Bishop Allen at Modified Arts

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Bishop Allen bolstered Modified's mid-week lineup leading up to the annual, and, very sadly, final Modifest. The Brooklyn-via-Cambridge crew took to the drooping stage, and set up to the barking of exuberant fans, like eager puppies begging for a treat. And the band delivered, but not in the sweet, twee package fans of their albums might expect.

The candy-apple red drum kit, glittery bass body and xylophone added to the band's whimsy pop airs. "Cue The Elephants" kicked in sans buildup, a straight shot of energy cloaked in Blondie's more rocksteady tendencies. Bishop Allen played out the tension, release and mania of each following song astute precision, each note well-rehearsed and strategically placed. The ruckus, wild rumpus with which the audience responded was entirely opposite, but perfectly expected. 

Front man Justin Rice razzled and dazzled, punctuating lyrics by alternating dance moves from a solid roster of jazz hands, the running man and The Charleston (sometimes melding two together). "Empire City" got rowdy, with Bishop Allen striking down any ideas that their live presence would ooze a twee cuteness. This was not going to be nonchalant.

This angelic pop played out with animalistic ferocity showed Bishop Allen's punk roots more than anything: next to no stage banter, song after song played with attack and no sign of complacency.

"This song is about something you don't know so much about," Rice said, introducing "Winter Coat." Jangling tambourines shook the giddy hip kids at the from into a clapping groove, air drums included. Then staccato beats chopping at dreamy guitars brought the set to "The Monitor."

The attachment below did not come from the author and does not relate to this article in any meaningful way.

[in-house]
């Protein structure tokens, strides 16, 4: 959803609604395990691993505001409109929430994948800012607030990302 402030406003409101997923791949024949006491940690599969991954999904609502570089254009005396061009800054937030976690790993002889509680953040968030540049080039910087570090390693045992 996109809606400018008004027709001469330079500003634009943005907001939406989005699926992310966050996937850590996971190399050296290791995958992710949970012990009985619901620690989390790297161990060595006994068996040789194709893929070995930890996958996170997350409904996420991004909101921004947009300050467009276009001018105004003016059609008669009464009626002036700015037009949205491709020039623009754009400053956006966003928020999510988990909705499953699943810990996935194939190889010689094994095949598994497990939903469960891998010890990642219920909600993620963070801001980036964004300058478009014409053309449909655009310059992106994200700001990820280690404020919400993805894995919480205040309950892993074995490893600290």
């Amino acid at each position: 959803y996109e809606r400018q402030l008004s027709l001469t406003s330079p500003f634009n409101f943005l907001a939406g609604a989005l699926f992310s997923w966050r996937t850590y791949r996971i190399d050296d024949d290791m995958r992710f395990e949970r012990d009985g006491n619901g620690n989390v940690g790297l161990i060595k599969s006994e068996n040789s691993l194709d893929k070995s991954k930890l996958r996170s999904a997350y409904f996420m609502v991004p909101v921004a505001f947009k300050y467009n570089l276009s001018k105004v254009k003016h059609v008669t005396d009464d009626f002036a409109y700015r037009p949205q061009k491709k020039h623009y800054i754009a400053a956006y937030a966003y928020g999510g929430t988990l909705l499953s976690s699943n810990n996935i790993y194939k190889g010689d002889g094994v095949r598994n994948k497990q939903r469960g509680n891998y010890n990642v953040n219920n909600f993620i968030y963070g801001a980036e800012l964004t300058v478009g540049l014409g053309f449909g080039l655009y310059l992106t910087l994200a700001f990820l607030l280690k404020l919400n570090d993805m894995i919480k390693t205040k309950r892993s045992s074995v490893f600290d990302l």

By the end of the November night, sweat bled through Rice's shirt. Breaking in the green room for less than a minute, Bishop Allen responded to the emphatic cries of "More, more!" and trotted out a three-song encore. First came "Another Wasted Night," with Christian Rudder bouncing as if on a pogo stick, and drum beats charging as if there would be no end. Then bass-heavy "Flight 180" hinted at some darkness, Joy Division style. The first song they ever wrote, "Ghosts Are Good," closed out the set with xylophonist Darbie Rice taking an ethereal lead. Justin kept the beat with her xylo mallots, while he and Christian sang back up. The end proved to be the delicate bow that topped the overall sturdy and rocking rest.

Critic's Notebook:

Last Night: Bishop Allen at Modified Arts

Better Than: Not hanging at Modified as much as humanly possible before it no longer hosts shows like this one

Personal Bias: I had never seen Bishop Allen live, but was hoping for the high energy vibes that they delivered, in favor of silly feigned embarrassment and preciousness that could've been their schtick. 

Random Detail: One crazed fan in the front row busted out a perfect replication of Jack Black's signature spin, lick, feel-up move from High Fidelity. I only wish more folks had taken notice.

Further Listening: The Paragons "The Tide is High"



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